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Alessandro ROLLA (1757-1841)
Three Duos for Violin and Violoncello
Duo in B flat major Bl. 244 (1821) [20:55]
Duo in C major Bl. 242 (1821) [19:24]
Duo in A major Bl.243 (1821) [23:09]
Dora Bratchkova (violin); Alina Kudelevič (cello)

Rec. Saarbrücken, SR, Musikstudio 1, December 2001. DDD
CPO 999 964-2 [63:41]

Alessandro Rolla, respected in his day as a successful composer and brilliant violin and viola player, has been commemorated in this CD for his humbler musical offerings: the his violin and cello duets. Chappell White’s Grove dictionary entry is not ungenerous when it suggest that these duets "still maintain a small but deserved place as student pieces and amateur chamber music."

The three duets on this recording, dedicated to the Italian musician Francesco Bignami, were written for an 1821 performance at the Milan Scala by the composer himself and a young cellist, Vincenzo Merighi. The duets all follow the classical fast-slow-fast three-movement scheme and the internal thematic structures, for all their melodic beauty, are no less conventional. To Rolla’s credit, however, it is amazing that given the sparse instrumentation there is never a moment where the harmony or texture is lacking. Quite the opposite in fact – Rolla manages somehow to create an incredibly rich soundscape that is even orchestral at times without ever sacrificing the surface abundance of frills and virtuosity. It should come as no surprise that Spohr commended the one-time leader of the Parma Ducal court (1782-1802) and La Scala orchestra in Milan (1803) in particular for his immaculate orchestral management and sensitivity when accompanying concerti. Spohr also asserted his preference for Rolla’s compositions over those of his more flashy contemporary, Paganini, that lacked the former’s "inner unity". However, let it be noted that, on the podium, both Rolla and Paganini were a bit of a hit with the swooning ladies!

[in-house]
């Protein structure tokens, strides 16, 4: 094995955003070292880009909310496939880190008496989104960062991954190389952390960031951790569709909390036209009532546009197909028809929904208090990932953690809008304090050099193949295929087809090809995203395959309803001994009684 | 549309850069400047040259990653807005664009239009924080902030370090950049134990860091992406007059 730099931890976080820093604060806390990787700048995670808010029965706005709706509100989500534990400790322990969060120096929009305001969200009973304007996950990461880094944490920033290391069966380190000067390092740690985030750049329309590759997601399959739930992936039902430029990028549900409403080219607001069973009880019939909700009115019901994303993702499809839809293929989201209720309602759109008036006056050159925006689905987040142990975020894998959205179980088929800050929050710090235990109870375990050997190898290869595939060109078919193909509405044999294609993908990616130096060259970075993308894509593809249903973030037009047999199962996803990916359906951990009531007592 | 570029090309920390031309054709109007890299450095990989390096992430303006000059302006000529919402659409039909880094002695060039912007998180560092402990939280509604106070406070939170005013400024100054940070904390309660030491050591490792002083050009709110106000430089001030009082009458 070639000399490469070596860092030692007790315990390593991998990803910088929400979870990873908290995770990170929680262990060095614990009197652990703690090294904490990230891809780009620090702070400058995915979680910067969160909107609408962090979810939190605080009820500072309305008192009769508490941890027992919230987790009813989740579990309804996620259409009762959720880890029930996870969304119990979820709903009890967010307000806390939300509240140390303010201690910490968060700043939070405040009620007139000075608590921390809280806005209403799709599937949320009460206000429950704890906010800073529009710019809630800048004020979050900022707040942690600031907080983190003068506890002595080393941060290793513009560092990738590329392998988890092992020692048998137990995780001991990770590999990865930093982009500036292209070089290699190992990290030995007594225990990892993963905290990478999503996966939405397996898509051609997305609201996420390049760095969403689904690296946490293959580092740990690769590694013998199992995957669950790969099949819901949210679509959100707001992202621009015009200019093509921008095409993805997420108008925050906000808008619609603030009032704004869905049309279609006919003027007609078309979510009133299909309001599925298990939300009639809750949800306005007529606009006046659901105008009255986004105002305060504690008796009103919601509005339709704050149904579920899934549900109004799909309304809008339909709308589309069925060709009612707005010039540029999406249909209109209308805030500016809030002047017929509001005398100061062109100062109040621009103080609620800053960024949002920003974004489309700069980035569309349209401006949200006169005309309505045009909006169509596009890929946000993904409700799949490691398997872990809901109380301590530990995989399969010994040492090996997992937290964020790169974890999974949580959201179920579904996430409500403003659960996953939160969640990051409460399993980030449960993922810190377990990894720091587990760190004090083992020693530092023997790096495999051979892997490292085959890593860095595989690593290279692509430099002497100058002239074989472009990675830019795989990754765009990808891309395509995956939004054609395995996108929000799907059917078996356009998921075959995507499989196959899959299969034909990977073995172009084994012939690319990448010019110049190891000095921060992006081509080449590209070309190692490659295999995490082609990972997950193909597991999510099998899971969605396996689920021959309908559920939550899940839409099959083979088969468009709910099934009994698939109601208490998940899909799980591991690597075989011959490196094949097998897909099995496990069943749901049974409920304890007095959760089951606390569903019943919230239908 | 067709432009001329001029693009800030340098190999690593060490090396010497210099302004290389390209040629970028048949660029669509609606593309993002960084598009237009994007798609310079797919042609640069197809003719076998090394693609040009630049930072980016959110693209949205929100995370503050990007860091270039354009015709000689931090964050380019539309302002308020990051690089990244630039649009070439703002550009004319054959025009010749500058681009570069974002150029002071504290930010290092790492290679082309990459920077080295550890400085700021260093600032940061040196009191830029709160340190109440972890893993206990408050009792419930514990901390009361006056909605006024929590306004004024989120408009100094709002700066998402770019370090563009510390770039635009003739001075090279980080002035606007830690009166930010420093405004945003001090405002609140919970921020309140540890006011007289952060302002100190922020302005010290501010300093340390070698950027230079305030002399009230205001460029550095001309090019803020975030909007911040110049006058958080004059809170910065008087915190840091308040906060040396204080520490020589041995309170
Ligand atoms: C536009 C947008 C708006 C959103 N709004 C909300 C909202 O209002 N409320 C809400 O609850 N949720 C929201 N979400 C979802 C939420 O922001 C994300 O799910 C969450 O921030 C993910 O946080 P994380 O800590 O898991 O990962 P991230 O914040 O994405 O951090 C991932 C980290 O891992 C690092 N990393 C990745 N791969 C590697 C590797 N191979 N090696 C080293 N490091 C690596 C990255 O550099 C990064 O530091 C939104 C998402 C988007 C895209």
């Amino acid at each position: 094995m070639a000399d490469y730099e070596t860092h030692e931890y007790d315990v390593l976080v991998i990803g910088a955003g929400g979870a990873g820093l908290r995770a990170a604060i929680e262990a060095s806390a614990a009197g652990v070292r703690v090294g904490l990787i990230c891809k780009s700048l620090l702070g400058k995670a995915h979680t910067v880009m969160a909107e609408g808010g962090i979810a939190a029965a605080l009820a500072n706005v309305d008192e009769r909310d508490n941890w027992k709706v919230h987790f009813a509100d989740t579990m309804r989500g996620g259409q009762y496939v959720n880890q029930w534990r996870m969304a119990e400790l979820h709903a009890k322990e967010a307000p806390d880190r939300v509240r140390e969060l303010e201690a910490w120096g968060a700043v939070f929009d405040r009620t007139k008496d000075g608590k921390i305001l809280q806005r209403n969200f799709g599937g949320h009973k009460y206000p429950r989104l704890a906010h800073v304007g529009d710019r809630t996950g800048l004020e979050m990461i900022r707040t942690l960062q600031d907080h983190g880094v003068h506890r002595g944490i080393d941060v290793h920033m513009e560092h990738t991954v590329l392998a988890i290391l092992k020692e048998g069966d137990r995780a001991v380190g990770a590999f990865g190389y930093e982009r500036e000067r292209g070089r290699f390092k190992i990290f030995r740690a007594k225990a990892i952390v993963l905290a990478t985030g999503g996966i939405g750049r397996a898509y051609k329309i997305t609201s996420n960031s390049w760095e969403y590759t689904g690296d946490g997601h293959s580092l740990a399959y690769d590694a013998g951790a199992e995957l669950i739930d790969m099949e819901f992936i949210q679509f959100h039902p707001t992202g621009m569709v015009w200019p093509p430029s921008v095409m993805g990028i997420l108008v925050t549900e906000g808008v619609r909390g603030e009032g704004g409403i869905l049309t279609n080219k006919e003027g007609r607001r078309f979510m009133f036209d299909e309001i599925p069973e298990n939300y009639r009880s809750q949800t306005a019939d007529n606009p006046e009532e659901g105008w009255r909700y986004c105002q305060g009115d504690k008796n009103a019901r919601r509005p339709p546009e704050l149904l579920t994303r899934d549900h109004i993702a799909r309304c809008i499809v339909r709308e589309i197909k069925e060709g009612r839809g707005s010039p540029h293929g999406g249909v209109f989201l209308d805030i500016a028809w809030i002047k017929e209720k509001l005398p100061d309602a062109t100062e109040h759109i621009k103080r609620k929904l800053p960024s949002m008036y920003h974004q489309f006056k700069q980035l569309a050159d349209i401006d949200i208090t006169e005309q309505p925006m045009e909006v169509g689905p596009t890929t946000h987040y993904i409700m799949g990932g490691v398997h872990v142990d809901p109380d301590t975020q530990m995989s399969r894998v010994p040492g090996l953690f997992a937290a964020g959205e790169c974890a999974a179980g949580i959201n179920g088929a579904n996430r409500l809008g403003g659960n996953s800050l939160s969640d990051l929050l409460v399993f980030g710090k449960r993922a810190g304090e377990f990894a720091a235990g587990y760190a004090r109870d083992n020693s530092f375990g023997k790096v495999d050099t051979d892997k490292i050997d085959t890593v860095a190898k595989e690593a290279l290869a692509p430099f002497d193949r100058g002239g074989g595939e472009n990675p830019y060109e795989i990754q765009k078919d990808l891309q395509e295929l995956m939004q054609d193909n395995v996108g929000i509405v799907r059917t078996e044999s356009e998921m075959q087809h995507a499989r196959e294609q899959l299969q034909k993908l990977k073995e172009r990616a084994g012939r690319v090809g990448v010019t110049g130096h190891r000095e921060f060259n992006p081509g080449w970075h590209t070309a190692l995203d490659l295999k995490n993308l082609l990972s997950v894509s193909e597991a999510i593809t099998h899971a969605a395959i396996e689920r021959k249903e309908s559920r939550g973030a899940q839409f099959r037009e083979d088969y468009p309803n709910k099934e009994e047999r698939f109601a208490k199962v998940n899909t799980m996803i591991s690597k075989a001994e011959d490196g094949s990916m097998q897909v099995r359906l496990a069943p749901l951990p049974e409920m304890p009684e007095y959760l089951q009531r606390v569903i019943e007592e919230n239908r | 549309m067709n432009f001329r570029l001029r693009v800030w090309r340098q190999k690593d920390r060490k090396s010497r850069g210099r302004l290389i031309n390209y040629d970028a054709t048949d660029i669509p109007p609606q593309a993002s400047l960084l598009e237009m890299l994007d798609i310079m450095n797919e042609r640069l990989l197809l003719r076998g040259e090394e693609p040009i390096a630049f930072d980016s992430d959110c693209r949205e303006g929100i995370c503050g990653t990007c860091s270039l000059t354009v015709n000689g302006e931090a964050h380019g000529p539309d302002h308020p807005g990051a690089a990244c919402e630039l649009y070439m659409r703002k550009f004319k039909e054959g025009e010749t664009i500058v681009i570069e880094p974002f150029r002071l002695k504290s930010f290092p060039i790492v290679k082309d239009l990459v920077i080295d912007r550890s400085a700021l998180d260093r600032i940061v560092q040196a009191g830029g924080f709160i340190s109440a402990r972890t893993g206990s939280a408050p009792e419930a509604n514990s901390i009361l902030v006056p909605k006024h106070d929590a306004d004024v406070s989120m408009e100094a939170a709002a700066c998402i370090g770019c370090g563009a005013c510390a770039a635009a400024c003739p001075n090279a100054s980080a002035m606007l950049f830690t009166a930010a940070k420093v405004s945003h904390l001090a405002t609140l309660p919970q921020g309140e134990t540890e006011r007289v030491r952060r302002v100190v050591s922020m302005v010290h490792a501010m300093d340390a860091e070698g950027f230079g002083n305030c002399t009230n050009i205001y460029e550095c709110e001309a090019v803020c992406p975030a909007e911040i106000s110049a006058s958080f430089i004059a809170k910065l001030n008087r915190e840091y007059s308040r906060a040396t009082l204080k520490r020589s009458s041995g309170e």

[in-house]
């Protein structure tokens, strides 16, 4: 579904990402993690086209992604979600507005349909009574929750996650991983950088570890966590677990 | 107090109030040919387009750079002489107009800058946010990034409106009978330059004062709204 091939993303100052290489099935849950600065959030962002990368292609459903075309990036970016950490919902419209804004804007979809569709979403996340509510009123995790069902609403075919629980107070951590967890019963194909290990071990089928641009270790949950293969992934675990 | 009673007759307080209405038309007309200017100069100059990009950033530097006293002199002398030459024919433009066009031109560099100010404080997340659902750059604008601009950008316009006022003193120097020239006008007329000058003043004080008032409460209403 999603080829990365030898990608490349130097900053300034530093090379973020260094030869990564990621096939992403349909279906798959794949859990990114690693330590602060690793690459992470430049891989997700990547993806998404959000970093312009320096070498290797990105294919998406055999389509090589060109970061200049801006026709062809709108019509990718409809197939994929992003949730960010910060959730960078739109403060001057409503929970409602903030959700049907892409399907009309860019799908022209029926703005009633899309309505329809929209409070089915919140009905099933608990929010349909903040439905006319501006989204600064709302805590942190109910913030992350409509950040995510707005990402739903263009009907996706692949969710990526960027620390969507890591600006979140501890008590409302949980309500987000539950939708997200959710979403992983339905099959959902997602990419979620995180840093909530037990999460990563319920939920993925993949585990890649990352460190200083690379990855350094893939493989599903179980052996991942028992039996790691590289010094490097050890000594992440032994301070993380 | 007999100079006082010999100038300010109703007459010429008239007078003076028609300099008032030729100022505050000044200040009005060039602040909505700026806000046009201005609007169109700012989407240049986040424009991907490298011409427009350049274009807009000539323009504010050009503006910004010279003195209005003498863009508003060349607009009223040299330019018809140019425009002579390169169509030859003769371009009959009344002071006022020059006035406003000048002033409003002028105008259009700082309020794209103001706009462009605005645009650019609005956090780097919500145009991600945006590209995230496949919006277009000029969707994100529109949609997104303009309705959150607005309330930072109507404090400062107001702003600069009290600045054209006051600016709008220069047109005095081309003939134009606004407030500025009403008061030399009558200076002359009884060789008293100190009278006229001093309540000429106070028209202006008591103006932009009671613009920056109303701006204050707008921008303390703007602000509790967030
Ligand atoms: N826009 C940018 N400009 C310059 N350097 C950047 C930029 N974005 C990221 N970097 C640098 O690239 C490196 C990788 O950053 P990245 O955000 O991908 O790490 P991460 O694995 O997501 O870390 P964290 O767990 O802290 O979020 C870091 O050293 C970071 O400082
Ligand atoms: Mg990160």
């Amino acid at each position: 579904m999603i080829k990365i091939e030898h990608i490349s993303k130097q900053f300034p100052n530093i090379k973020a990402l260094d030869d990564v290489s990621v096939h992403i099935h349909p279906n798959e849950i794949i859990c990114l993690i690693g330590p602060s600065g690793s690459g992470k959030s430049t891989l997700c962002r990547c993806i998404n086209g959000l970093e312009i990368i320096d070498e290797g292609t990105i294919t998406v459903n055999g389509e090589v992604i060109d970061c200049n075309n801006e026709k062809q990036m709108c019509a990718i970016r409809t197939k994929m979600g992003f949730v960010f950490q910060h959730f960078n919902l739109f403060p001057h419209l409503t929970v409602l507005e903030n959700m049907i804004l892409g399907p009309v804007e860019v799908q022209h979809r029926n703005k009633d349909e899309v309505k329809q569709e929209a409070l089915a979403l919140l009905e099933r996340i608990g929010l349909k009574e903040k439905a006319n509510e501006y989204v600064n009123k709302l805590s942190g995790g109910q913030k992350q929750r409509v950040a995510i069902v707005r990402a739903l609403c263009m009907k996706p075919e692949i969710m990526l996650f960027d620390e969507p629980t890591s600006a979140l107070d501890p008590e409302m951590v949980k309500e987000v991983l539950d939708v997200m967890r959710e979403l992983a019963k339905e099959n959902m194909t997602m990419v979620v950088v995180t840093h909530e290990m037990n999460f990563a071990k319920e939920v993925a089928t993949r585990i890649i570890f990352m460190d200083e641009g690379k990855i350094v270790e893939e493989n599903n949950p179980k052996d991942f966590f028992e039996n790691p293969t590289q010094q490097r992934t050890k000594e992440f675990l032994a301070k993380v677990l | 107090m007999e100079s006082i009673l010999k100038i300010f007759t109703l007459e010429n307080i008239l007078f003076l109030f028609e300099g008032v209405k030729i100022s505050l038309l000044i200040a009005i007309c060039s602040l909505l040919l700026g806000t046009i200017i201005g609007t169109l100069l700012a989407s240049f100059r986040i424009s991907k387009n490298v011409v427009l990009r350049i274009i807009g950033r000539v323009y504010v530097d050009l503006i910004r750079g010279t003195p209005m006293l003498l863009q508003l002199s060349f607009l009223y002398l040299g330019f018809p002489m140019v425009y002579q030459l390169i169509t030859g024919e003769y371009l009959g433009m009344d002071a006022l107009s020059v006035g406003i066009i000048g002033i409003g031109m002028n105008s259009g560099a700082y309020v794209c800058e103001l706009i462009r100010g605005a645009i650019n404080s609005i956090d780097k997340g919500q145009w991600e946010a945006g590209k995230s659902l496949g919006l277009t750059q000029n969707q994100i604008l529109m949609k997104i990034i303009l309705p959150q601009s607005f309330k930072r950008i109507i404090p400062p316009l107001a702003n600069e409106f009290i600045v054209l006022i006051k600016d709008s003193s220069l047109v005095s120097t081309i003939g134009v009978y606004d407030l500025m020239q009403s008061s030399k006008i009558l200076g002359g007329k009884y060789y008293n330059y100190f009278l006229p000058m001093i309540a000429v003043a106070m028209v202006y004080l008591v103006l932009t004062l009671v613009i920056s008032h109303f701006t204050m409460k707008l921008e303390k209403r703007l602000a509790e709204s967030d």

My first impressions of this recording were not exactly positive. A rather average performance drew too much attention to the compositions themselves - lacking any real depth or ingenuity. The resonant acoustic bore harsh witness to some sharp intonations, a floating, uncommitted tonal production, and worryingly insecure cello playing. Curiously, it is the violin that provides the anchor when, more often than not, the cellist struggles with the high registers and demanding scalic passages. The imbalance between the two musical protagonists is a fundamental problem since this music is constructed out of a dialogue that constantly cites musical ideas in playful alternation.

If you care to give this CD a chance, may I suggest going straight to the third track [the Tempo di Polacca from the Duo in B flat major Bl.244] where at least there is a sense of enjoyment that mitigates the performative discrepancies. If, however, you start with the first, be sure to do something really noisy at approximately 2m30s into the track … the cellist doesn’t enjoy the high registers and nor will you.

Aline Nassif


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